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Interesting superbit question.

Discussion in 'Movie Forum' started by mjn, Mar 19, 2002.

  1. mjn

    mjn
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    OK....follow me on this this.

    A superbit title has no extras on the disc which contains the film. All the space is used for the video and audio.

    If you go by the information in the case of a superbit title, around 66% of the disc is used by video and 33% is used by the DD5.1/DTS5.1. And there is no space free on the disc...

    Ok, all agreed so far.....

    So...say they give 90 minute film, and a 180 minute film the superbit treatment.

    Say both films had a 2.35:1 anamorphic picture, with the usual DD5.1 and DTS5.1.

    Will the film that is 90 mins, be encoded with a lesser compression ratio, to the 180 mins film??

    As if both films where encoded with the same compression ratio, either the 90 mins film would have free space on the disc, or the 180mins film would need to discs.

    Opinions please!!
     
  2. Jase

    Jase
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    I reckon the 180mins film would need the two discs. If they are being compressed the same way that is.

    They may be using different compression rates?? Dont know to be honest??

    Or its the high bit / low bit debate all over again!!
     
  3. Confucius

    Confucius
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    The max transfer rate of 10.08 Mbps for a DVD includes both DD (448 Kbps) and DTS (754.5 Kbps) in that figure, so in any eventuality the maximum picture transfer rate is 10322 - (448 + 754) = 9.57 Mbps.

    Now the capacity (7.95gig) of a RSDL disc is enough for 113 minutes at the max transfer rate, so any movie shorter than 113 minutes could in theory have a picture bit rate of 9.57 Mbps - the maximum possible allowing for the carriage of both DD & DTS sound. (I say in theory because we are ignoring the space taken up by menus etc).

    For films longer than 113 minutes the picture bit rate must be reduced and the sound bit rates stay the same. For a 180 minute movie the transfer rate would be 6.333 Mbps, taking away DD & DTS leaves us with a 5.16 Mbps transfer rate.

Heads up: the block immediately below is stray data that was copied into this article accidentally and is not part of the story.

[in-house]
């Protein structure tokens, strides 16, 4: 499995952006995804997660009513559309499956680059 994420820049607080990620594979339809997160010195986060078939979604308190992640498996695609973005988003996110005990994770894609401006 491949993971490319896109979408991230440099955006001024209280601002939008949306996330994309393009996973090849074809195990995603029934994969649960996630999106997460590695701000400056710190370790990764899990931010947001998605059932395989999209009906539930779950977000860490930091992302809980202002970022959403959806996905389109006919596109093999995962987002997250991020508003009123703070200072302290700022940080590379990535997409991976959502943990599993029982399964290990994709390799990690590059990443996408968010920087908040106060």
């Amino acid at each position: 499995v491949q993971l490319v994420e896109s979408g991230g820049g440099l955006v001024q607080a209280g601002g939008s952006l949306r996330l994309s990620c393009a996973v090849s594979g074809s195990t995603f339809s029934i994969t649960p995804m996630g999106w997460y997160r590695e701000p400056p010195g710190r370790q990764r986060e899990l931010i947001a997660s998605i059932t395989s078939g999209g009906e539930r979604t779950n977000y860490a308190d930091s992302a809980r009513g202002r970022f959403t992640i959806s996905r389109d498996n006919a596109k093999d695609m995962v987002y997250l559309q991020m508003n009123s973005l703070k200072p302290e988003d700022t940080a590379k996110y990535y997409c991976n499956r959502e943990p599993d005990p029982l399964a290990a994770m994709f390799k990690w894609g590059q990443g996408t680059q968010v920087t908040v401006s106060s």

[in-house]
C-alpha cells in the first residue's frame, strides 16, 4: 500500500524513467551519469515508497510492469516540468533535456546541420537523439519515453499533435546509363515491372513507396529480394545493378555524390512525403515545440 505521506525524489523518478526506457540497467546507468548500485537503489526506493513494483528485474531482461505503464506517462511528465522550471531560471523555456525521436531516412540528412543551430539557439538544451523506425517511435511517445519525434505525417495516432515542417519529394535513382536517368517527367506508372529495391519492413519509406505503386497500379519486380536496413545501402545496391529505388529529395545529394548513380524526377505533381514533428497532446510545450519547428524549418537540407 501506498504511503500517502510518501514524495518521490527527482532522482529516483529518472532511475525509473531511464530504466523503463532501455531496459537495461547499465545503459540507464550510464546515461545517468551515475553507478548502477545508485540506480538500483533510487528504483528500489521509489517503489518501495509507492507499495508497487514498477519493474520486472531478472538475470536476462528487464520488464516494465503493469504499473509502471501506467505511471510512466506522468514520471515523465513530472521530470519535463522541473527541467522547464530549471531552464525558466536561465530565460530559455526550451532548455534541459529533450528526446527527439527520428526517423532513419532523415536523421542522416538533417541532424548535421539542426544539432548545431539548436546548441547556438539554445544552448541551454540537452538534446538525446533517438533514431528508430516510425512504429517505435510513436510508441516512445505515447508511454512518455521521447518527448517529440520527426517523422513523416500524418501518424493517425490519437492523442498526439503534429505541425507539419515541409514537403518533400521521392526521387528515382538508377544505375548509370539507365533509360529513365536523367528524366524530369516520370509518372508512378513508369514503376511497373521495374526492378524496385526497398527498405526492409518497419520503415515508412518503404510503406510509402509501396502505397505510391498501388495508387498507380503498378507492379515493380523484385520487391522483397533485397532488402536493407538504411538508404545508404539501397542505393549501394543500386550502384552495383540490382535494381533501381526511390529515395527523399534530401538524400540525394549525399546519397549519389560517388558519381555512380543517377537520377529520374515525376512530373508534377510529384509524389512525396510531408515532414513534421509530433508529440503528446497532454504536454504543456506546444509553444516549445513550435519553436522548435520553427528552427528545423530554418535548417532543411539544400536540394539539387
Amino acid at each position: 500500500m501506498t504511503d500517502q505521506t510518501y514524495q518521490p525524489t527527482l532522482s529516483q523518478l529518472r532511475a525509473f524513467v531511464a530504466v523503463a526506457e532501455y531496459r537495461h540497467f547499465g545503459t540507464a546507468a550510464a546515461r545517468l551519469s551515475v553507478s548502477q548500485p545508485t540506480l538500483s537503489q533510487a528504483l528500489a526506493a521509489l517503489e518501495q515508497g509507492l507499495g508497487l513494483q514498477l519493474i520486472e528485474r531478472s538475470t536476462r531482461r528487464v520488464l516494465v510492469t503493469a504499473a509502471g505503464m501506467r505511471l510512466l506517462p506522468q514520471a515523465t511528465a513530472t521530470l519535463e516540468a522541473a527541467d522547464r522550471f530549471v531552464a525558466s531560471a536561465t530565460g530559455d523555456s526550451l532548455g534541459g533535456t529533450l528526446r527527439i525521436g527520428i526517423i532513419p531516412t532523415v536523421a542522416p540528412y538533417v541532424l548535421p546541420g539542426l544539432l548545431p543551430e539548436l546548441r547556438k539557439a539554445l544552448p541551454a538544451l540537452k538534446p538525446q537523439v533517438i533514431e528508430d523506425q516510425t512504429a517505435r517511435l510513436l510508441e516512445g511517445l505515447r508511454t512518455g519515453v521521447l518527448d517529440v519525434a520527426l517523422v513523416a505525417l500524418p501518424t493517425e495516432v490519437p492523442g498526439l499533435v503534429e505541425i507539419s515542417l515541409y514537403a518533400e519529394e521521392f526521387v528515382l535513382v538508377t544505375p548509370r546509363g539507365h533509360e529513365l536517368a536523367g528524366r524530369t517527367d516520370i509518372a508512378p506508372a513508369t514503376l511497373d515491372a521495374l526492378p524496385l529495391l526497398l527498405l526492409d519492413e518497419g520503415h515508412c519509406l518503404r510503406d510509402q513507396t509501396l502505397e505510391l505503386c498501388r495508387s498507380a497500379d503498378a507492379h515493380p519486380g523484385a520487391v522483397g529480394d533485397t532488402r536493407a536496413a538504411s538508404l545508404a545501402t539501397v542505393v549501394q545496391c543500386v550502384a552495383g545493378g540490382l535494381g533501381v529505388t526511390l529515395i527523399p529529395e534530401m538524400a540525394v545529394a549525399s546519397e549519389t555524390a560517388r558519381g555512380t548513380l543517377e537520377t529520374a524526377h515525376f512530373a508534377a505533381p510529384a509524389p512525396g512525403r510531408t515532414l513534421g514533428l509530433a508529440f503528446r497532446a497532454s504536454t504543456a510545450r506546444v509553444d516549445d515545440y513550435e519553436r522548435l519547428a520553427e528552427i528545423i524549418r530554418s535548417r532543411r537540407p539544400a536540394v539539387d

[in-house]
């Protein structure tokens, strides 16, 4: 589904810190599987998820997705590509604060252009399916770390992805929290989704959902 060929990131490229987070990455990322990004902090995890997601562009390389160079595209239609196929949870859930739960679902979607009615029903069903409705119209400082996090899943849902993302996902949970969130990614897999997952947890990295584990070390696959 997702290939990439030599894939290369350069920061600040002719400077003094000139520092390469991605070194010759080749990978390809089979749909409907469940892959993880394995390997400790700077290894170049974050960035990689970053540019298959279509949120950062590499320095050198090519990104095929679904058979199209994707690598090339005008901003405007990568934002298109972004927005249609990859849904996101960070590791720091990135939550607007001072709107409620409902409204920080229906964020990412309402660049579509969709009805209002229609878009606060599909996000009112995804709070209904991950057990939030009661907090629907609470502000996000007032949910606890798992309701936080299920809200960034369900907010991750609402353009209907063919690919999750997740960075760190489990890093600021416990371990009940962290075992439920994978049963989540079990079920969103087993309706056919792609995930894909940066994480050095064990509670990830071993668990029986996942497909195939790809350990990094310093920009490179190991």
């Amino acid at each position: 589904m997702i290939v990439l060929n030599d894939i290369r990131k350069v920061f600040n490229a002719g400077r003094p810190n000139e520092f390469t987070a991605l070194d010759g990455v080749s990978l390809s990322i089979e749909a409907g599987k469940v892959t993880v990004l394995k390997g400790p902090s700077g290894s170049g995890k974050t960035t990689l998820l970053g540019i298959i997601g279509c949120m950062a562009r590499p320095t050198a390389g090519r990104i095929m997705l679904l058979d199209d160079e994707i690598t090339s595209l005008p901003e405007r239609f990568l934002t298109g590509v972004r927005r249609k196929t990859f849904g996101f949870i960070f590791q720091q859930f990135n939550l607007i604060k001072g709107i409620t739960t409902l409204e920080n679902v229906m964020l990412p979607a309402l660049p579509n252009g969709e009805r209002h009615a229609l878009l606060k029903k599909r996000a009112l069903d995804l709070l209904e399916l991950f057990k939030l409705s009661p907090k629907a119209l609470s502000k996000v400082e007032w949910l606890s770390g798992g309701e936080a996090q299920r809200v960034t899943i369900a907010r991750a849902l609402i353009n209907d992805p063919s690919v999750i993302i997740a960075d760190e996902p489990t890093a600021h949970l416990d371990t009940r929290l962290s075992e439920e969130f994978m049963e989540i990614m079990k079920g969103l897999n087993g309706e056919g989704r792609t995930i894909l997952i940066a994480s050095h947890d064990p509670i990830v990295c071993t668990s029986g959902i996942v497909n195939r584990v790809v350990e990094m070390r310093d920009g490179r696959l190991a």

As to how much of the potential bit rate is actually used on Superbit titles, I have no idea!
     
  4. slingshot

    slingshot
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    Interesting question, my Tosh DVD player has an option to display the transfer rate and while many DVD's appear to be around 6 or 7 for much of the film, the few extracts I watched of the superbit 5th element seemed to be pretty much at 10 meg all the time. I assume from the previous my player is giving me the overall transfer rate including sound.

    So I assume if I used this while watching some of my films I'd get some idea of how compressed the film is. Interesting thought are all my naff looking films due to compression ? After to try it out one night.

    Slingshot
     
  5. lmccauley

    lmccauley
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    I think you'll find that the original, R1 Fifth Element averages only about 5Mb/s - and that certainly doesn't have a naff picture. I think the compression rate is just one part of a chain of things that can affect the overall picture quality: the condition of the original source, the transfer process, the encoding process (not just the compression rate used), plus lots more that other, more knowledgable members of this forum could tell us about.

    If superbit is meant to maximise the video bitrate, why do they have 2 soundtracks using 1.2Mbps? Why not just use one or the other (with a low rate 2-channel DD if using DTS, to conform to the DVD standard) so that more bitrate is available for video?

    Cheers,
    Liam
     
  6. mjn

    mjn
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    its not just video bitrate they maximize, its the audio and video!!
     
  7. lechacal

    lechacal
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    I think the answer to that is that they want to include the DTS because of its perceived higher quality being in line with the values they want to project for the Superbit range. OTOH though, the DVD Video standard says that a disc MUST have a DD or a linear PCM (I think) track on it to conform.
    That's probably why there are two soundtracks.
     
  8. lmccauley

    lmccauley
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    mjn - but you only ever listen to one track (except for people like us on this forum that will probably do a comparison of the DD & DTS tracks). Go for one or the other, but not both.